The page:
Sharon Bishop: Broker Barometer Survey 2019 – helping us to understand our brokers’ needs and challenges

 

Remember that Mel Gibson film, ‘What Women Want?’ Mel plays a chauvinist agency exec who learns to respect women (and fall in love) after being given the ability to read women’s minds. What Women Want was released in 2000 and is a little cheesy by today’s standards (I still love it), but the premise of wanting to know what others are thinking, is a natural human instinct.
In commerce too, intelligence (or MI – management information – in insurance-speak) is paramount. How do business leaders set strategy if they operate in a knowledge vacuum? How do leaders know what their customers, employees, investors, the media, are thinking about their business if they never ask them? £millions are spent every year on research, insight, surveys and opinion polls. Delving into the minds of others is big business.
At Close Brothers Premium Finance, generating quality data and MI is a core competence. And, in order to gain a better understanding of the challenges and the opportunities ahead for UK brokers we have launched a survey in partnership with Insurance Age.
The survey asks brokers for their views on a range of issues which are receiving wide coverage in the trade media and are also coming up time and again in conversations we have with our partners around the country. For example, we’re keen to know more about how brokers view the accelerating use of technology.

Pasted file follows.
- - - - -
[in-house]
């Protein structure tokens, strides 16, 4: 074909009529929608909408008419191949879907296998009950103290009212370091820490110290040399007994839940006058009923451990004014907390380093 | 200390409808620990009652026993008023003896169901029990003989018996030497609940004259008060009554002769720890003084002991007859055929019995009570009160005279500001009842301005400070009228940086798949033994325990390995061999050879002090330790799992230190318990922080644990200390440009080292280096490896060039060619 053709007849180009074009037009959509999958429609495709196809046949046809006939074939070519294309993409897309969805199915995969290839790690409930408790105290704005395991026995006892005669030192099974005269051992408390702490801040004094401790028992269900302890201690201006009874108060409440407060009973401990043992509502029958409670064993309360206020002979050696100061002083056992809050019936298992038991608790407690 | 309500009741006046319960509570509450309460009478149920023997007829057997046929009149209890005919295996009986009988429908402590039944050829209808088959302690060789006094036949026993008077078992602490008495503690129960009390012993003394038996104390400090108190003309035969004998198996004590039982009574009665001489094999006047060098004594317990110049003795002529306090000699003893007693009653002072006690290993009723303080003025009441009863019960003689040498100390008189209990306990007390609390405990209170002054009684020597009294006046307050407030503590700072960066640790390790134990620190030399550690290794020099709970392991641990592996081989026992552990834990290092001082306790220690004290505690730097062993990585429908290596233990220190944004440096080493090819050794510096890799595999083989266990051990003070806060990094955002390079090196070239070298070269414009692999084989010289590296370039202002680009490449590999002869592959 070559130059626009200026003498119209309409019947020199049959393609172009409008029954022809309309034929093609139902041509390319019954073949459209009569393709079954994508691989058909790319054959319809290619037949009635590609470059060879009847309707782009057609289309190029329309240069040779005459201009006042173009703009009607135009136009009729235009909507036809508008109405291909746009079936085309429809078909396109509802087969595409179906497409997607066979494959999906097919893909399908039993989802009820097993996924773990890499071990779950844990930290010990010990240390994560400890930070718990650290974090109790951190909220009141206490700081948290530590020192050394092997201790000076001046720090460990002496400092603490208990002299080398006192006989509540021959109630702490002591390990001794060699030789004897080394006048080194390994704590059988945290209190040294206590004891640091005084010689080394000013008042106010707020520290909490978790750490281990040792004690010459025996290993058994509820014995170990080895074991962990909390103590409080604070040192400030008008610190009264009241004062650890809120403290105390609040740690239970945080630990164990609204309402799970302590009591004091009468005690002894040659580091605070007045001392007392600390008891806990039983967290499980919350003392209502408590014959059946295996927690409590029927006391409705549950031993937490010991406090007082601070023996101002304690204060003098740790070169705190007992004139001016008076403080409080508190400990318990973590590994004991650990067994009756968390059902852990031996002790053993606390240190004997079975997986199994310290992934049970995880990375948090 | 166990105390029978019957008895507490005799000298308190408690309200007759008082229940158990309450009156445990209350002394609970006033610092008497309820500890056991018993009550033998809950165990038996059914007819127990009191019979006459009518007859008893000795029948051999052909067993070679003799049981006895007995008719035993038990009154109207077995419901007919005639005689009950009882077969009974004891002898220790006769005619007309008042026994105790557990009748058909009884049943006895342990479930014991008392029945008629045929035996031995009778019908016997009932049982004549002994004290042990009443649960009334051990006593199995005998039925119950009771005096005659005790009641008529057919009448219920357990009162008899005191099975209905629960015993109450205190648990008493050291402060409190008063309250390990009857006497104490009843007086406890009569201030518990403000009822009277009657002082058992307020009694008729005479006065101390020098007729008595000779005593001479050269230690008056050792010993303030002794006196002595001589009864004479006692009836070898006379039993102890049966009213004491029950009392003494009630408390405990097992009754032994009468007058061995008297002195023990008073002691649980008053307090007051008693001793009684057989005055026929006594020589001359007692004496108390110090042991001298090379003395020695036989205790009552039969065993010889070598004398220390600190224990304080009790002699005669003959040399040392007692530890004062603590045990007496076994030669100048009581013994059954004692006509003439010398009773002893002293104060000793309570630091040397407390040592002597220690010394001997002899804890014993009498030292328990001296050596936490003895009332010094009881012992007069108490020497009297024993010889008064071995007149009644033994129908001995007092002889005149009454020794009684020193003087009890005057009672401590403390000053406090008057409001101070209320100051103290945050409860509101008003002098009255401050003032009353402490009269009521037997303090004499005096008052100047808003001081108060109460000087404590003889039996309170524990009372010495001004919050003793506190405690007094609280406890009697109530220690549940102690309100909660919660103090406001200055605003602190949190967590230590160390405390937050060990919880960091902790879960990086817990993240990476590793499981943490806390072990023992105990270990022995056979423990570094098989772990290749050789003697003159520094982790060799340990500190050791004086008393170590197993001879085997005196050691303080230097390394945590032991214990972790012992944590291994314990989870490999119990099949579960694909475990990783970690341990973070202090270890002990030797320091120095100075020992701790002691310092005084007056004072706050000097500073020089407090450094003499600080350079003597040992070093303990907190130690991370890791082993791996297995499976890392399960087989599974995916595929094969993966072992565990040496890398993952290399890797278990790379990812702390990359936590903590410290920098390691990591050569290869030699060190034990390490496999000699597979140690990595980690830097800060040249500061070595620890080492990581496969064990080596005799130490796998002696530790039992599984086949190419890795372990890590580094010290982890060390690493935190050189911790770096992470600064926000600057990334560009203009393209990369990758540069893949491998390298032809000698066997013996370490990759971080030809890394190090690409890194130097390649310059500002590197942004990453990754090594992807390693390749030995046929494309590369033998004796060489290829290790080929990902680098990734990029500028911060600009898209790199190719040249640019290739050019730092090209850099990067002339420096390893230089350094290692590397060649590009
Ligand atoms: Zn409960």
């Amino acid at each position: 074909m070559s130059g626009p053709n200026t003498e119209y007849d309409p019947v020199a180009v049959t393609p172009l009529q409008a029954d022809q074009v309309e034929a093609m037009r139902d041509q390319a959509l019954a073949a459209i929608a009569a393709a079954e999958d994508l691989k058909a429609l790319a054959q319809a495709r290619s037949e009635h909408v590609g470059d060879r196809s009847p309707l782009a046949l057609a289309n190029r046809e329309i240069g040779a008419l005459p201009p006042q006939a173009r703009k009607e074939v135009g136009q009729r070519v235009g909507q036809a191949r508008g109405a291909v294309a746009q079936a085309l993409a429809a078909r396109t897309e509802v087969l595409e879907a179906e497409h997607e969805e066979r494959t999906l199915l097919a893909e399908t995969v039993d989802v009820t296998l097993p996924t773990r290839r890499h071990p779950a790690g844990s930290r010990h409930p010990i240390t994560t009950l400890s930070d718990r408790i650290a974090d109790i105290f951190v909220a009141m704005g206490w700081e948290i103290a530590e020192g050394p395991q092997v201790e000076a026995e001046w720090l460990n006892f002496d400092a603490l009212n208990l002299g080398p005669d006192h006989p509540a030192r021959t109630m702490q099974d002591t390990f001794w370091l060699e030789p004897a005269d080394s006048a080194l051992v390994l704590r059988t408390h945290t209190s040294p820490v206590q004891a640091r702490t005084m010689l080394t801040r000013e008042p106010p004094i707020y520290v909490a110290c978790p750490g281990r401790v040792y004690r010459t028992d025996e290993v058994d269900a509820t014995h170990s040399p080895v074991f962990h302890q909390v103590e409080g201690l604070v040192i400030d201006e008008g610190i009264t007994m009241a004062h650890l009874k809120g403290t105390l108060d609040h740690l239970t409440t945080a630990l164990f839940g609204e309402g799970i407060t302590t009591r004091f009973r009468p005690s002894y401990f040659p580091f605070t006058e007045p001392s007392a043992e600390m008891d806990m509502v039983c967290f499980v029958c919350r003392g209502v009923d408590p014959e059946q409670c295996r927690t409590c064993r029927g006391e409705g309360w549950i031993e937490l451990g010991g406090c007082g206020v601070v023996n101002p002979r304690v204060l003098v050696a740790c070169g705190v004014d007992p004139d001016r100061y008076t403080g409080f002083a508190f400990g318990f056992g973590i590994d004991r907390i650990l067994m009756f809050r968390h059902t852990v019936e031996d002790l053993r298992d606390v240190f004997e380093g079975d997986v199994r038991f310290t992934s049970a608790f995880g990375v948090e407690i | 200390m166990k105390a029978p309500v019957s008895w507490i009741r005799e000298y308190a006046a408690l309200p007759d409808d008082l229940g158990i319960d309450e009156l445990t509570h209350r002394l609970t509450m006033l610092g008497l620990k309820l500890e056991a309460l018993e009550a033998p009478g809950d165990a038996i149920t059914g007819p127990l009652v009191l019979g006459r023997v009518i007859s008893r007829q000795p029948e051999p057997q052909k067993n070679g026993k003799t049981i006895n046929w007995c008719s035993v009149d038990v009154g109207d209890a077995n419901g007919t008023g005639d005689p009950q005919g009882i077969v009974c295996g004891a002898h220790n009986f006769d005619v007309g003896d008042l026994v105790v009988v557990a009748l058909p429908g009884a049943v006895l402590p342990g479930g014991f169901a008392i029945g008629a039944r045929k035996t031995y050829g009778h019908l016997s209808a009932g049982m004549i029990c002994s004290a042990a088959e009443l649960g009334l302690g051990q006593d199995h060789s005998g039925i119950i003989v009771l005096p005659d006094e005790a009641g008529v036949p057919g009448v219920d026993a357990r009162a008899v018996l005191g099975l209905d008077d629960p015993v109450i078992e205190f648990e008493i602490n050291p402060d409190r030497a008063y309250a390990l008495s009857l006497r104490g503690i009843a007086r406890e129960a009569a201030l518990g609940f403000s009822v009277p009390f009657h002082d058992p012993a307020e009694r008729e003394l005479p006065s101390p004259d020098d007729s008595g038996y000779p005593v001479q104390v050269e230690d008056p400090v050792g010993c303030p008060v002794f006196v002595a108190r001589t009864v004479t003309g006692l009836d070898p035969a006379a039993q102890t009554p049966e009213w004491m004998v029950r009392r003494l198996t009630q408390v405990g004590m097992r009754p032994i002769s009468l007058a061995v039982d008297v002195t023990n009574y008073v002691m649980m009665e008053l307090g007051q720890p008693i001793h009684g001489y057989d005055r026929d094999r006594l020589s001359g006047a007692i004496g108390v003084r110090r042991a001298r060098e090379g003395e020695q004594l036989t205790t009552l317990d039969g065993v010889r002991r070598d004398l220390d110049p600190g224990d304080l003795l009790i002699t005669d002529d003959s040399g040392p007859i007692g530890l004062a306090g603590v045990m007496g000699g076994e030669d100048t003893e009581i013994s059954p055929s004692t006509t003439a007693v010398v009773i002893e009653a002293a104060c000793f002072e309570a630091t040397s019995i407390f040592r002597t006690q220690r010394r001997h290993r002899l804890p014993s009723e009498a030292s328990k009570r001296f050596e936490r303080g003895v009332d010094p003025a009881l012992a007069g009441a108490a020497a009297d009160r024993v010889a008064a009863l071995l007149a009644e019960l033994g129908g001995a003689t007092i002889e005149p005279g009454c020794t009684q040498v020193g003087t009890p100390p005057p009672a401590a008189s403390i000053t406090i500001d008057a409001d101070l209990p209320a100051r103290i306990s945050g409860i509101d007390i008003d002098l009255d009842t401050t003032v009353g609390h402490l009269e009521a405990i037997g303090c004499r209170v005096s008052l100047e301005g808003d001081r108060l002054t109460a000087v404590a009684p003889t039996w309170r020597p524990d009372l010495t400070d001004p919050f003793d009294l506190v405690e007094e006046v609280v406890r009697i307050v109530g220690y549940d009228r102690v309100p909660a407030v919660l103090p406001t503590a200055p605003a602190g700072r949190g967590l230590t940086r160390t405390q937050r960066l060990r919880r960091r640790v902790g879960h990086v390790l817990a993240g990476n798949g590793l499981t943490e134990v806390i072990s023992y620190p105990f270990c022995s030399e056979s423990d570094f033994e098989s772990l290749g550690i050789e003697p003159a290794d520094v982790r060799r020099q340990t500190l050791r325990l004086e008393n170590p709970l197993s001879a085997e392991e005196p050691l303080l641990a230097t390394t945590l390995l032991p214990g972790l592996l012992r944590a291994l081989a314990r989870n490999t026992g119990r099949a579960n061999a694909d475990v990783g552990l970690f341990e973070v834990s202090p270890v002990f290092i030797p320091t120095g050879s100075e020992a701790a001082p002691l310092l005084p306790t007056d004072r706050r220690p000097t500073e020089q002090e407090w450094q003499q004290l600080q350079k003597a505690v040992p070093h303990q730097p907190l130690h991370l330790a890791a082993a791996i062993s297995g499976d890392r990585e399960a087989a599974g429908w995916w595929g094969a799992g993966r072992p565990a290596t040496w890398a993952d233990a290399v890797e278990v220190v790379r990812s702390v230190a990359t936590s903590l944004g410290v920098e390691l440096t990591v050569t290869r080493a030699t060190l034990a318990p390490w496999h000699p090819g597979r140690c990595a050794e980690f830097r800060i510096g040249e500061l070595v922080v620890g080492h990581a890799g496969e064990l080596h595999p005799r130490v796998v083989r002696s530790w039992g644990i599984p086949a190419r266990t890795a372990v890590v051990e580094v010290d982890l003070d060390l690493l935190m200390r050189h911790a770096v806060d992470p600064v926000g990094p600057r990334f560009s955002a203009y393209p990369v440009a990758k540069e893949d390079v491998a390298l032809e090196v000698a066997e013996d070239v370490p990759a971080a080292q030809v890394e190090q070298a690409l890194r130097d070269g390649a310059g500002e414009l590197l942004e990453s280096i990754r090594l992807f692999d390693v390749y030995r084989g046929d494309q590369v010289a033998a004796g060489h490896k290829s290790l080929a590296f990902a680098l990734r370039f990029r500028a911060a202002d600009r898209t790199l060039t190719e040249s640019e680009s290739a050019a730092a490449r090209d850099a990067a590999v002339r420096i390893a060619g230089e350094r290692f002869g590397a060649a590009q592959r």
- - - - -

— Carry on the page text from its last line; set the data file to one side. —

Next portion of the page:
In some financial services sectors, such as accounting, digitisation is forcing high street accountants to question their very existence. But how do brokers feel? Is technology the road to extinction, or will it be the catalyst for growth and prosperity.
Broker consolidation is back on the agenda in a big way. But is the recent wave of consolidation cyclical or is it here to stay? What about premium finance? Are brokers content with existing models, or do they want something different? And so, to diversity. Do brokers see themselves as a progressive sector, with diversity, employee wellness and equality of opportunity at the heart, or something we still need to aspire to?
Of course, it’s dangerous to see research findings as tablets of stone. Leaders who think external research validates difficult decisions, or that market research can predict the future are on a hiding to nothing. But alongside judgement, experience, relationship management and instinct, market intelligence is a useful tool to help leaders improve their decision making.
I hope all our broking friends will participate in our survey. The findings will shed new light on what the broking world is thinking, and I look forward to sharing the results with you as soon as I can.